Bang for your buck: funding aged care ranks 6th in economist survey on boosting economy

Published on

Social housing and permanently boosting the JobSeeker rate have beaten out funding high-quality aged care as the key ways to help the economy get back in the black over the next two years, according to a survey of 49 economists ahead of next Tuesday’s Budget update.

The economists who responded to the Conversation-Economic Society of Australia pre-budget survey were asked to rate 13 options selected by a committee of the central council of the Society in terms of their effectiveness in boosting the economy, and nominate four as the best.

As you can see from the chart above, social housing was the winner, with 55% of respondents supporting the option, saying it would deliver a social benefit of reducing homelessness as well as provide work for the construction industry.

Closely behind on 51% was permanently boosting JobSeeker, currently due to end in December, followed by education and training at 45%.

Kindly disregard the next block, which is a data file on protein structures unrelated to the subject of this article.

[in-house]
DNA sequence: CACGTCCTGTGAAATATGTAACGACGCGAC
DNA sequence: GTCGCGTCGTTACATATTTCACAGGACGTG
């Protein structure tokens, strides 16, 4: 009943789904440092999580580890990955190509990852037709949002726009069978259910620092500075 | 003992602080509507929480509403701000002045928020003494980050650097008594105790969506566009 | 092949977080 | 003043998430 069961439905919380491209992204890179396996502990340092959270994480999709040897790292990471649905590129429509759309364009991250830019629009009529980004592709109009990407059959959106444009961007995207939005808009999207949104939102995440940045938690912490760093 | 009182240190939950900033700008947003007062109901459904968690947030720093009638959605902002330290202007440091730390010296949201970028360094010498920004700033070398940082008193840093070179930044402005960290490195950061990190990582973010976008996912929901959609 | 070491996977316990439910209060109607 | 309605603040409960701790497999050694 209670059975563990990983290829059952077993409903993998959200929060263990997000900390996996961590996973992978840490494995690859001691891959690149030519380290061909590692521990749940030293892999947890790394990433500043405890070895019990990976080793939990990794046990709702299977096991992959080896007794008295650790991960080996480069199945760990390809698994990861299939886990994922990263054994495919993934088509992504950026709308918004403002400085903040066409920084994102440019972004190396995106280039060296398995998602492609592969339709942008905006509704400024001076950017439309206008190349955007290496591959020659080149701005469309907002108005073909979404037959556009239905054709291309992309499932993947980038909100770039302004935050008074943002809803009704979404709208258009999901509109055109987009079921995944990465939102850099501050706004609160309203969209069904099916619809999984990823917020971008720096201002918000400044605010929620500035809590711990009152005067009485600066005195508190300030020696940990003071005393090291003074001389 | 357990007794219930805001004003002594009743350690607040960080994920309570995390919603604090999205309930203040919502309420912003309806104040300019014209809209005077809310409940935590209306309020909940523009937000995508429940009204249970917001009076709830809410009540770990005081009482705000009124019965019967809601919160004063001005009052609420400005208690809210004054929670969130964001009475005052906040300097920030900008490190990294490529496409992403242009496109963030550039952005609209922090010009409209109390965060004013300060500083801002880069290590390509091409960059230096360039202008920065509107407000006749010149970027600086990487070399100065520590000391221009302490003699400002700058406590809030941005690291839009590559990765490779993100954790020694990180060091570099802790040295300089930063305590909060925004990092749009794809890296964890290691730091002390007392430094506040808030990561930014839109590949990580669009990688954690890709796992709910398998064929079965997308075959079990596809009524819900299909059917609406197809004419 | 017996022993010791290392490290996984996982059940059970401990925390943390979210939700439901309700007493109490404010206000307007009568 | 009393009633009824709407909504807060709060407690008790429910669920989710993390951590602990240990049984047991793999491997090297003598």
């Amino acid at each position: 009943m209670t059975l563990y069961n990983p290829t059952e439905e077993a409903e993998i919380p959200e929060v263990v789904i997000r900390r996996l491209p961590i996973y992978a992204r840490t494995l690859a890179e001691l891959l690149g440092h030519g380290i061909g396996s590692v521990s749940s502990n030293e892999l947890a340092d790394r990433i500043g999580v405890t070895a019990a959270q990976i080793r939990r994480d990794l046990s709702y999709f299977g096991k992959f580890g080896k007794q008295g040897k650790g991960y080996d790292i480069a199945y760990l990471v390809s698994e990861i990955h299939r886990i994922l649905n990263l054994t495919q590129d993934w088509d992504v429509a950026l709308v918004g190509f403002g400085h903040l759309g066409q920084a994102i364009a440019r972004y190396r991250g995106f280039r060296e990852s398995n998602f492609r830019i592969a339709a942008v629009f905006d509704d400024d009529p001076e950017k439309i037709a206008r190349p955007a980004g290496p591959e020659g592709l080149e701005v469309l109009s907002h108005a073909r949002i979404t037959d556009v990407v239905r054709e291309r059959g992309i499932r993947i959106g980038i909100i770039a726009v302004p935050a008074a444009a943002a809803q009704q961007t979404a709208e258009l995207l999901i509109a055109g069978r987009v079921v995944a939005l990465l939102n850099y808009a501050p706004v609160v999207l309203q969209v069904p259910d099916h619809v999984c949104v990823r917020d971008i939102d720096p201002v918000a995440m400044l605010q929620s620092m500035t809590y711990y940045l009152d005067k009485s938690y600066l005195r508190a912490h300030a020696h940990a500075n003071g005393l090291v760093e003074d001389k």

Aged care came out in sixth position on 31% behind infrastructure projects and wage subsidies, but ahead of boosting childcare subsidies at 29%.

The numbers seem low – but there was agreement among many of the economists that aged care should be targeted as a priority in the wake of COVID.

“Given the source of the crisis, and the need to protect the aged while allowing the rest of the economy to operate more normally, more money to aged care seems desirable,” said Nigel Stapledon from the University of NSW.

However, some of the respondents said the money was needed to crack down on ‘unscrupulous’ operators.

“The budget is an opportunity to right this wrong. Funding of aged care should include greater funding for government regulation and monitoring of aged care to reduce the exploitation and profit-skimming of some private providers,” said Lisa Cameron of Monash University.

Despite this, there is still a strong argument that funding aged care will deliver the economic boost the Government is seeking.

Uncapping aged care beds and home care packages will require an increase in the workforce which will drive employment, while new accommodation models will boost construction.

There are also the social benefits that would come from more spending – including restoring the ‘trust’ of the community in the aged care system.

Will the Treasurer come to the same conclusion in his Budget update?